Newborns are the most precious and vulnerable members of our society, and few would dispute their protection should be among our highest priorities. However, for years the transport of critically ill neonates didn’t reflect that urgency. The sickest of these frail patients were often transported in impromptu ways, surrounded in ambulances by hospital equipment that was wedged, stacked, and balanced in different ways. Despite such less-than-ideal circumstances, critical care teams work with limited resources and demonstrate commendable dedication and resourcefulness in ensuring the best possible care for their patients.
“It was an urgent need that demanded a solution. To address the challenge of securing medical devices, it was crucial to design a system that would be tested in compliance with the highest industry safety standards to mitigate any potential risk of unsecured medical devices becoming dangerous projectiles in the event of a crash impact. Any unsecured devices during emergency transport can cause severe injury or even fatality to occupants in the patient compartment,” said Nancy Morest, director of business development for Technimount System, a prominent manufacturer of mounting solutions for emergency medical services and the medical industry.
With years of experience and its extensive expertise in developing mounting solutions to meet demanding industry standards for the secure transport of medical devices, Technimount was well-suited to address this urgent need. Today, healthcare providers can turn to Technimount’s Neonatal Stretcher System, which offers flexible configurations designed to efficiently organize, securely position, and conveniently access advanced medical devices, all of which are crucial for the survival of our smallest and most fragile patients.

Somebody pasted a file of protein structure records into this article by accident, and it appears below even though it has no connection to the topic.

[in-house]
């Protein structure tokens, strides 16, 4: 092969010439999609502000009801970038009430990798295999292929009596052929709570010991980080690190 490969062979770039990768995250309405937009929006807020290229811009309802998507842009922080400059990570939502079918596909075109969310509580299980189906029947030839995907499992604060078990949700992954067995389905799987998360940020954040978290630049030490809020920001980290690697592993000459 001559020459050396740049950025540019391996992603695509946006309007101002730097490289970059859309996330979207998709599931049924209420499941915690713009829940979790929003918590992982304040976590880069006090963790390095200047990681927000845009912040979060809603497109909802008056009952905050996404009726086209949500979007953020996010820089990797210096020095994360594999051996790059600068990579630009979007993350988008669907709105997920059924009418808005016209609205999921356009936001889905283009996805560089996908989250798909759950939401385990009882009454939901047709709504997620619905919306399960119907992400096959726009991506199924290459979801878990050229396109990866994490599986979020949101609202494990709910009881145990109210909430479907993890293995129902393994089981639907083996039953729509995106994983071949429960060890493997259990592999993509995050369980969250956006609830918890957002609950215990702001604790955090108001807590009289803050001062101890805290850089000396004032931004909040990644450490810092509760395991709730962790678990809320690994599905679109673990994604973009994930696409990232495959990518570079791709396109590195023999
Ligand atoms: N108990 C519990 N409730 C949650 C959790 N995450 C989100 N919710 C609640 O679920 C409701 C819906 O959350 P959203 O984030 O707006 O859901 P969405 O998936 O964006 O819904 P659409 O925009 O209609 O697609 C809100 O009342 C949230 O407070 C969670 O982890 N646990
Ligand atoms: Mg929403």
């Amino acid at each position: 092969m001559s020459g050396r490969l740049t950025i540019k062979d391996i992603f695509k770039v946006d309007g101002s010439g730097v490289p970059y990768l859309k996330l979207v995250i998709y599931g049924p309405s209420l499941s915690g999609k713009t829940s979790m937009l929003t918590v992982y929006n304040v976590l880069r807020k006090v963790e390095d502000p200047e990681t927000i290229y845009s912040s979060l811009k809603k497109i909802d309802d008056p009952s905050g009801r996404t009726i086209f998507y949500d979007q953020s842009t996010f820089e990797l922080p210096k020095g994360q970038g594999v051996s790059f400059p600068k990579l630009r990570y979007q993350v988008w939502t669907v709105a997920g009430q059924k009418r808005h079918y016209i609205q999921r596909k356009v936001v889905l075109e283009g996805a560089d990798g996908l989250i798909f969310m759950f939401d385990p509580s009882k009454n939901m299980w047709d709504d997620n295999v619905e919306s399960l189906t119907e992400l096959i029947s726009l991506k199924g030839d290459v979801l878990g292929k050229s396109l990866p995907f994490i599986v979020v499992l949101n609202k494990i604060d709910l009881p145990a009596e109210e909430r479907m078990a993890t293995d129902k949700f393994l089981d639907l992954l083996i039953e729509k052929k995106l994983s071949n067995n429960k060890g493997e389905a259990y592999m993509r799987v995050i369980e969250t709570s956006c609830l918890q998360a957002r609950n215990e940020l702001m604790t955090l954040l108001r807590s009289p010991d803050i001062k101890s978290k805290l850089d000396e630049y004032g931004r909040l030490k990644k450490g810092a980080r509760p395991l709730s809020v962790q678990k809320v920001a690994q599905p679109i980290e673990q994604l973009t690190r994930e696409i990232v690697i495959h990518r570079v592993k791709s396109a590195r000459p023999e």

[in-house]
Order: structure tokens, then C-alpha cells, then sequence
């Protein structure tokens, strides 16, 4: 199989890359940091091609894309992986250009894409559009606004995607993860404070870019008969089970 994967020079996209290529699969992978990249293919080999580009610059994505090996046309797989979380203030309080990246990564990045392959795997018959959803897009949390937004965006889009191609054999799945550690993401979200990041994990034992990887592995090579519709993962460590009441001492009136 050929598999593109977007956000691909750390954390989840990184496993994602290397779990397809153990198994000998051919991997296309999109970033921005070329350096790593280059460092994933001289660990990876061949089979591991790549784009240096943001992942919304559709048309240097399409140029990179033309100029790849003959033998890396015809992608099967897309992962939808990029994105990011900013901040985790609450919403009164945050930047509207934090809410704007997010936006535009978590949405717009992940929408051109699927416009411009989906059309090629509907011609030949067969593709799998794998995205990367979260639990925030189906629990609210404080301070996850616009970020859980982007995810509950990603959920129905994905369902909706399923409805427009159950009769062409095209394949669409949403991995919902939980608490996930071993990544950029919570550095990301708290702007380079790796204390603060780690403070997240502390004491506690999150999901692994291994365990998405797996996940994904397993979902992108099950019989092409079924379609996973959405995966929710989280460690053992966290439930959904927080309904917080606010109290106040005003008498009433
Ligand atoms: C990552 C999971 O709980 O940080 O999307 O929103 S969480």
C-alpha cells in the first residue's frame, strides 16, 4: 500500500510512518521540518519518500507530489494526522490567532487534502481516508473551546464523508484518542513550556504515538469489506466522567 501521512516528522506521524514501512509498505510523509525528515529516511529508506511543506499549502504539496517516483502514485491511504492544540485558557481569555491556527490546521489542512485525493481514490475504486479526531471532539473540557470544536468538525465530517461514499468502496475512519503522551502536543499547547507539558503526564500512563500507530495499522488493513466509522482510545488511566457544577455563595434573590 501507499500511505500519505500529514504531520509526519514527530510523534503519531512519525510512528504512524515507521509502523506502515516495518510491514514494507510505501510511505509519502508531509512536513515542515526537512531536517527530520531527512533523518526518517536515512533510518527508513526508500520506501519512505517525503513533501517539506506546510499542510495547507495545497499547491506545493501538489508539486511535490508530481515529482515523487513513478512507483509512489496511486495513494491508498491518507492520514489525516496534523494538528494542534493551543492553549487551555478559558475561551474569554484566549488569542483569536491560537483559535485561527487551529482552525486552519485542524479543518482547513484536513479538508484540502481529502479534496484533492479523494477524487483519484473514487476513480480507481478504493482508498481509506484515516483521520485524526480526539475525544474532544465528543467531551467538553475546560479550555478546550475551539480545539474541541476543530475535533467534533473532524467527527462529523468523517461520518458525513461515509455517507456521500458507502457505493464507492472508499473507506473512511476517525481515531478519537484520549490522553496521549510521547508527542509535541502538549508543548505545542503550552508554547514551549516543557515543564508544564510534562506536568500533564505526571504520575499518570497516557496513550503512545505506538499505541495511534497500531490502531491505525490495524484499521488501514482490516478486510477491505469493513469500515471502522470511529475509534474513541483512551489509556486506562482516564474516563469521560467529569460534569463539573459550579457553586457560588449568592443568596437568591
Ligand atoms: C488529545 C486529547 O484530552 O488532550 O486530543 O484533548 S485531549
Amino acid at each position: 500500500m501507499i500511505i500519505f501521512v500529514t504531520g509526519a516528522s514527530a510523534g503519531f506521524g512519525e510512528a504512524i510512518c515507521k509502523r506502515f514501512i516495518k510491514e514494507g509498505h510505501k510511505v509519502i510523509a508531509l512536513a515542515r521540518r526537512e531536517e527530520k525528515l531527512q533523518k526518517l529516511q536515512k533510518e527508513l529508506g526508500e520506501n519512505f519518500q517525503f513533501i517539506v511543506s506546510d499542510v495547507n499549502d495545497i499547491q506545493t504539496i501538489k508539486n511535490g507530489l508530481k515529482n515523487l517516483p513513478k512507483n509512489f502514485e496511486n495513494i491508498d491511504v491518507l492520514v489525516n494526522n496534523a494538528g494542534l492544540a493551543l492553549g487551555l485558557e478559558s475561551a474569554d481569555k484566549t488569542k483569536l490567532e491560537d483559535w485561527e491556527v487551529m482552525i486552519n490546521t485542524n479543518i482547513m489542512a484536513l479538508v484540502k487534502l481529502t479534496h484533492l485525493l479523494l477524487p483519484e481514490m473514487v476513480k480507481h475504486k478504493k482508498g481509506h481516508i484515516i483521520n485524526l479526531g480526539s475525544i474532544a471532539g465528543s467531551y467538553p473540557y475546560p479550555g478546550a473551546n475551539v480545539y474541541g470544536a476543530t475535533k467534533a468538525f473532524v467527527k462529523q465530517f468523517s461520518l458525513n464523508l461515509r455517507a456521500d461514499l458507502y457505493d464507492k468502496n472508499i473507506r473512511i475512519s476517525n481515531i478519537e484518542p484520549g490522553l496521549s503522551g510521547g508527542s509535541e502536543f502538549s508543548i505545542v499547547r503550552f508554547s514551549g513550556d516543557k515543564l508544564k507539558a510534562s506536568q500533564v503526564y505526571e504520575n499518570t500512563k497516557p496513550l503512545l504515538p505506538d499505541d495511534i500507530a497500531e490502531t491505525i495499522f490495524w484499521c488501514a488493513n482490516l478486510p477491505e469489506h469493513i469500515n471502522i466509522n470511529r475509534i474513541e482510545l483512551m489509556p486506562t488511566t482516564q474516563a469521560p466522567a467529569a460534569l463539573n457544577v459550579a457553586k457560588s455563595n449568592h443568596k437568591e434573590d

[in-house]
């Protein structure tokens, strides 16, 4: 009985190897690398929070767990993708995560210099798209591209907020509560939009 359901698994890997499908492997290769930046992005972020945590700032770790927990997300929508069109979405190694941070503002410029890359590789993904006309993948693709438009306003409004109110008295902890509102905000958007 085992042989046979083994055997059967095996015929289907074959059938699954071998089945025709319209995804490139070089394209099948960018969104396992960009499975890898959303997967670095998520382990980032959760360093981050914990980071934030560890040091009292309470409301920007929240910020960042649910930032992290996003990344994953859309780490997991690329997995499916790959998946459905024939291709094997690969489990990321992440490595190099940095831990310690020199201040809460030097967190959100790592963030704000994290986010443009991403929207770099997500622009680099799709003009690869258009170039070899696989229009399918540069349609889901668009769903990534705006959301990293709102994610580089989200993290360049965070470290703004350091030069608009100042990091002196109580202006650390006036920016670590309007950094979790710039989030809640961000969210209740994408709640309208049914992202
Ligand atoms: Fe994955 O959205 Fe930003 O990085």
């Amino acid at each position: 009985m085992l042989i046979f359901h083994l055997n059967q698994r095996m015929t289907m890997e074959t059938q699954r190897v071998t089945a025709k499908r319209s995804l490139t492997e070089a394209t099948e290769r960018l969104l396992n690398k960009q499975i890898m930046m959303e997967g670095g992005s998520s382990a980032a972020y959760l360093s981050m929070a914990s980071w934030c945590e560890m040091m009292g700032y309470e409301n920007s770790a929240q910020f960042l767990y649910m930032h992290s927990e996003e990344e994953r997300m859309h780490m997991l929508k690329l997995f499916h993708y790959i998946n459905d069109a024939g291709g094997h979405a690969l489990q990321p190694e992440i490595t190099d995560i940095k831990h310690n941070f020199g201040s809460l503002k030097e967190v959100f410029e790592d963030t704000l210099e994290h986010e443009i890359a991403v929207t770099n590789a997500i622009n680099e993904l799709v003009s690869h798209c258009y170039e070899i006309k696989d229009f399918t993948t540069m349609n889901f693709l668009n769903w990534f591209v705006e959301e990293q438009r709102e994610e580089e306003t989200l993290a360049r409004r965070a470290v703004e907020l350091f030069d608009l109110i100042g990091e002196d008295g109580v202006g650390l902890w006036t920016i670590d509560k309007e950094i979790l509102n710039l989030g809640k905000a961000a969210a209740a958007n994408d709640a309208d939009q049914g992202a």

TESTING ENSURES COMPLIANCE TO SAFETY
The Neonatal Stretcher System is tested in compliance with the highest industry safety standards, known as SAE J3043.
The Society of Automotive Engineers International (SAE) is a professional organization that primarily develops best practices and testing standards for the automotive, aerospace, and commercial vehicle industries. SAE implements best practices and specific testing standards to minimize the risks of injury or even death to patients and providers during ambulance collisions or impacts. These new recommendations cover patient compartment restraints, litter integrity, equipment mounting systems, and both front- and side-impact safety systems.
In 2014, SAE issued new recommended practices for safety in the patient compartment of ambulances. These new standards were developed and validated by the Truck Crashworthiness Committee in collaboration with the U.S. government and several major players in the industry.
ENHANCING EFFICIENCY IN THE TRANSPORT OF HIGH-RISK CRITICALLY ILL NEONATES